And the reason for this is that that position is more or less the position of Antarsya, of the KKE, and that because of the domestic balance of political forces, it’s not possible to concede these arguments, even on the analytical level, to these left critics?
That is part of it. In other words, we have a long pathology on the Greek left — and, I hasten to add, the British left too, what remains of it of course — which is being completely poisonous on this level.
But there’s a deeper thing here: it isn’t simply the pathological factionalism and so on. What’s at stake and what’s at issue among the non-Syriza left is a fear of power. It masquerades and hides itself behind big words. In the case of the Communist Party, every other word is about workers’ power. In Antarsya, every other sentence is about overthrowing capitalism and establishing communism. What this hides, really, is profound fear of power. A profound fear of power!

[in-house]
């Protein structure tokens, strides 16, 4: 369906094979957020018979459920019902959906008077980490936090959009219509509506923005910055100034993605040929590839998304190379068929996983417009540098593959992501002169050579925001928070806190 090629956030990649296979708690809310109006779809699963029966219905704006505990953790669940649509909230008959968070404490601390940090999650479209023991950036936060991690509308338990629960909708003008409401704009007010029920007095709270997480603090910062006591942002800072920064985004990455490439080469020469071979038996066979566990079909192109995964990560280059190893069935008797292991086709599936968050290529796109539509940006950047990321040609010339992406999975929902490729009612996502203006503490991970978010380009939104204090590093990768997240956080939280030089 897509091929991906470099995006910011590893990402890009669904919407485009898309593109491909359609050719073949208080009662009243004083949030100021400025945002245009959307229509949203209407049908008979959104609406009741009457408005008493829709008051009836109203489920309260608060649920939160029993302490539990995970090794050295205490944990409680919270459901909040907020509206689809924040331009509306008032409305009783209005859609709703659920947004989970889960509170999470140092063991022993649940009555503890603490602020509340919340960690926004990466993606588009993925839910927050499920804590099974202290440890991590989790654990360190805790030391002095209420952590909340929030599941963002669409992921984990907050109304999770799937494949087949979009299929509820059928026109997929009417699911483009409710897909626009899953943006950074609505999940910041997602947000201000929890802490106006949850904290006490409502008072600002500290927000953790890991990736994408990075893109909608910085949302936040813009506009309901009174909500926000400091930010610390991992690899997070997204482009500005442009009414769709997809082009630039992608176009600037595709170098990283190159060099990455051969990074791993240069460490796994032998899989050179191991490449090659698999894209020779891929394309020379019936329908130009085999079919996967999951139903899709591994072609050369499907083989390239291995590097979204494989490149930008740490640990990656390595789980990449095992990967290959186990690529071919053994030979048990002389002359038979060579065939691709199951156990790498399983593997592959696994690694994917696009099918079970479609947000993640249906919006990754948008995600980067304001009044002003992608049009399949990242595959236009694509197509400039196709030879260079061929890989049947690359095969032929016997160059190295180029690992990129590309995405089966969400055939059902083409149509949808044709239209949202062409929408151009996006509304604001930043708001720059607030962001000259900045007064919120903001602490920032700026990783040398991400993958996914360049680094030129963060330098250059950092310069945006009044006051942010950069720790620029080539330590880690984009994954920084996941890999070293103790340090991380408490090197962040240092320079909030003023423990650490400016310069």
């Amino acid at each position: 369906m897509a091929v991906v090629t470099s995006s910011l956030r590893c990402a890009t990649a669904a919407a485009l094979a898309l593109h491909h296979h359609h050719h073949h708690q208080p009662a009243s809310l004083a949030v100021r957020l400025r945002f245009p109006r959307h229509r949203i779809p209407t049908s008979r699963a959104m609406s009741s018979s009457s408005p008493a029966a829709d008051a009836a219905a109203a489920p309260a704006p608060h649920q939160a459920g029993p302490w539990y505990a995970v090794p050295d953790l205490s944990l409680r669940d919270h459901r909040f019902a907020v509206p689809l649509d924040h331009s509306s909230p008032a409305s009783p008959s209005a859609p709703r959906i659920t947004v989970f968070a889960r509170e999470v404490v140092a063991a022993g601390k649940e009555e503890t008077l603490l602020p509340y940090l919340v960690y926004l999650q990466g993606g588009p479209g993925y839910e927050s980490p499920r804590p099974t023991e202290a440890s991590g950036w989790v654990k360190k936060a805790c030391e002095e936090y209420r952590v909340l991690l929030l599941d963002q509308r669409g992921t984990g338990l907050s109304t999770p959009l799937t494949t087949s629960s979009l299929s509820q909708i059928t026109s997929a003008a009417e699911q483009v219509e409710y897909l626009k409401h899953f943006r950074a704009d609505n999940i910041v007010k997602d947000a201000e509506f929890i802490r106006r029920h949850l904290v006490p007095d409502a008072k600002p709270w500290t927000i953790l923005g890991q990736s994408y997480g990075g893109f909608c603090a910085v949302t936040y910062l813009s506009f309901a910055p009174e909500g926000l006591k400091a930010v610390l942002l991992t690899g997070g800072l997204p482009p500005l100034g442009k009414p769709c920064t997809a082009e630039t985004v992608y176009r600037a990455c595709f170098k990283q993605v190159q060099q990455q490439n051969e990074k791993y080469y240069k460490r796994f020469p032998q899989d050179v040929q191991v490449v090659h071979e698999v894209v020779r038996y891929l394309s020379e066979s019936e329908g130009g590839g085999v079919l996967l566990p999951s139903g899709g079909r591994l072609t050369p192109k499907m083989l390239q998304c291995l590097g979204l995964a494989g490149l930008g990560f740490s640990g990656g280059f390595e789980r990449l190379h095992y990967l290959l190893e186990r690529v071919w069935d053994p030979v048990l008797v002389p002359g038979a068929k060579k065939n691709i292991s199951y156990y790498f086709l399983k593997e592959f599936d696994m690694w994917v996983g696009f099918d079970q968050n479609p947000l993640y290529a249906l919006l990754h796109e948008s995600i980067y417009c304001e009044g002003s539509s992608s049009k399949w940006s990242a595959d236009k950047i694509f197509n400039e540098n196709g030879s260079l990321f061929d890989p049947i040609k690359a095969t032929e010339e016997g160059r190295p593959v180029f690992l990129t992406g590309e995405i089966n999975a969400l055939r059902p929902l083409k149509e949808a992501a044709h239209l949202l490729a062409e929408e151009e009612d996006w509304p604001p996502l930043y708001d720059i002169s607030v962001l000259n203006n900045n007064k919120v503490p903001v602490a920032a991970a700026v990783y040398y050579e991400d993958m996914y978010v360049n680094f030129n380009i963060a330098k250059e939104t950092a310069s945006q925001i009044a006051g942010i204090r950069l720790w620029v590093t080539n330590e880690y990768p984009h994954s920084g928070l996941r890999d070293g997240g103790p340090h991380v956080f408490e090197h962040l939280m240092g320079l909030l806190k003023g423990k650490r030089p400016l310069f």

And they think that people don’t understand this, but it’s perfectly obvious that these people and these organizations are scared down to the very marrow of their bones by the prospect of responsibility and power. That’s why they’re taking these ultra-left positions.
There’s a traditional saying in Greek that a man who doesn’t want to get married keeps getting engaged. Well that’s what the Communists have been doing, unfortunately. Because they don’t want to tackle the question of dealing with the situation in the here and now, they talk about revolution.